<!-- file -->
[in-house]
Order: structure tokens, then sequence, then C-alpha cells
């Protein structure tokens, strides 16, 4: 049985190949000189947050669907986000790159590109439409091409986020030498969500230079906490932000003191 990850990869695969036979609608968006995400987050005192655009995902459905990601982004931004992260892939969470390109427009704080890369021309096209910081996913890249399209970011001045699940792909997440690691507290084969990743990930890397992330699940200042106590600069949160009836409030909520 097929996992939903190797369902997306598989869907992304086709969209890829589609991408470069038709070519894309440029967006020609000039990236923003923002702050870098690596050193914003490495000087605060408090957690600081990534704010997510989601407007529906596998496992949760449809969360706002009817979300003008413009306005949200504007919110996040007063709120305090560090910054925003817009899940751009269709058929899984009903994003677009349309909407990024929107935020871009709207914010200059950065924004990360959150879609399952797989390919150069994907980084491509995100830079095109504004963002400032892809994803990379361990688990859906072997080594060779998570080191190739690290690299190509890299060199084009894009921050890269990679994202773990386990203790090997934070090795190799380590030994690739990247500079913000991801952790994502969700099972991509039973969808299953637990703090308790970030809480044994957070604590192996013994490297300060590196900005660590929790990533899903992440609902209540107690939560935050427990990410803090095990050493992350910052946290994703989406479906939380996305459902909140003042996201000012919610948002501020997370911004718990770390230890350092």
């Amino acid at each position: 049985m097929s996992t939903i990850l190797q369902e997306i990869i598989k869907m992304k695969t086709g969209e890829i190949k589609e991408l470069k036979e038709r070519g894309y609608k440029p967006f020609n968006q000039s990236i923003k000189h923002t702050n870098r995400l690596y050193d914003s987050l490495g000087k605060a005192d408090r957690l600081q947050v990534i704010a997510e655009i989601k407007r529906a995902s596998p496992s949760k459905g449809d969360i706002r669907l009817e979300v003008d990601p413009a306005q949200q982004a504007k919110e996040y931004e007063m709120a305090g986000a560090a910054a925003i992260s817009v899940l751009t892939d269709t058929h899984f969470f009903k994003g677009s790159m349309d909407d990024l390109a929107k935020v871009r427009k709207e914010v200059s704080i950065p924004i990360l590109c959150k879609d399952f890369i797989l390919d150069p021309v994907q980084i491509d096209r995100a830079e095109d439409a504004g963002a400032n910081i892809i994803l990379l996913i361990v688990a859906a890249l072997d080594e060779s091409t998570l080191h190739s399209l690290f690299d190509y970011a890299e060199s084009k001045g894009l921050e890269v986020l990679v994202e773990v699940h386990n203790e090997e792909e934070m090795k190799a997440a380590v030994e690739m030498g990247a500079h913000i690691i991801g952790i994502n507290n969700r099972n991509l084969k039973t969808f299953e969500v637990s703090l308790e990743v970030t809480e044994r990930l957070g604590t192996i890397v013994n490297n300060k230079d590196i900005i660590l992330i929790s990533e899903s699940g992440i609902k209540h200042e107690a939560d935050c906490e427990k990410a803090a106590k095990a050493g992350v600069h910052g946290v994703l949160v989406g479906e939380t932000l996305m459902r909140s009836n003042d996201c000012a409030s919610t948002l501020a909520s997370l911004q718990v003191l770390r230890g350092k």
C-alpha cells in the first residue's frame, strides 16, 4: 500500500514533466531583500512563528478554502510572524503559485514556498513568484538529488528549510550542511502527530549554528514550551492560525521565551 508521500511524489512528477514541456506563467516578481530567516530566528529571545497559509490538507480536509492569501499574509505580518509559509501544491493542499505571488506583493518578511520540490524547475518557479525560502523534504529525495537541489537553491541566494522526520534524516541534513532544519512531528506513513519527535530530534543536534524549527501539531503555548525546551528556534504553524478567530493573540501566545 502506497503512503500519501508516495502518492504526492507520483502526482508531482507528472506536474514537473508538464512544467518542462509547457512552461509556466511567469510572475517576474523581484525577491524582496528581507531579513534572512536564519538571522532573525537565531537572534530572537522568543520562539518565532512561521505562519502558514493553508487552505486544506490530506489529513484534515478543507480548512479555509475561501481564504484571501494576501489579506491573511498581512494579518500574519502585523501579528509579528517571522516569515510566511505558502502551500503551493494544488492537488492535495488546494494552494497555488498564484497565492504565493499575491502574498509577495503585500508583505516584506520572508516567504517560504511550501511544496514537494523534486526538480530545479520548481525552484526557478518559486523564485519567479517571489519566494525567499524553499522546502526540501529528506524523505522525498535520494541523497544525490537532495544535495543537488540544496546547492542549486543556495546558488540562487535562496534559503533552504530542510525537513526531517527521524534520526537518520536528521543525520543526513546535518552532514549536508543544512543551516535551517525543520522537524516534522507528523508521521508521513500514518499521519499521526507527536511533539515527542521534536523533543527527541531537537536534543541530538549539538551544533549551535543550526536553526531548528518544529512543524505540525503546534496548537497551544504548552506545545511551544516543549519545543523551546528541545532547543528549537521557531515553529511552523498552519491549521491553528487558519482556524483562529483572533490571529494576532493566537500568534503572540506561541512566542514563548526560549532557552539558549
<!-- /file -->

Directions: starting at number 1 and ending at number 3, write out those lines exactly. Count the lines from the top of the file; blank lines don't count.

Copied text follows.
[in-house]
Order: structure tokens, then sequence, then C-alpha cells
């Protein structure tokens, strides 16, 4: 049985190949000189947050669907986000790159590109439409091409986020030498969500230079906490932000003191 990850990869695969036979609608968006995400987050005192655009995902459905990601982004931004992260892939969470390109427009704080890369021309096209910081996913890249399209970011001045699940792909997440690691507290084969990743990930890397992330699940200042106590600069949160009836409030909520 097929996992939903190797369902997306598989869907992304086709969209890829589609991408470069038709070519894309440029967006020609000039990236923003923002702050870098690596050193914003490495000087605060408090957690600081990534704010997510989601407007529906596998496992949760449809969360706002009817979300003008413009306005949200504007919110996040007063709120305090560090910054925003817009899940751009269709058929899984009903994003677009349309909407990024929107935020871009709207914010200059950065924004990360959150879609399952797989390919150069994907980084491509995100830079095109504004963002400032892809994803990379361990688990859906072997080594060779998570080191190739690290690299190509890299060199084009894009921050890269990679994202773990386990203790090997934070090795190799380590030994690739990247500079913000991801952790994502969700099972991509039973969808299953637990703090308790970030809480044994957070604590192996013994490297300060590196900005660590929790990533899903992440609902209540107690939560935050427990990410803090095990050493992350910052946290994703989406479906939380996305459902909140003042996201000012919610948002501020997370911004718990770390230890350092």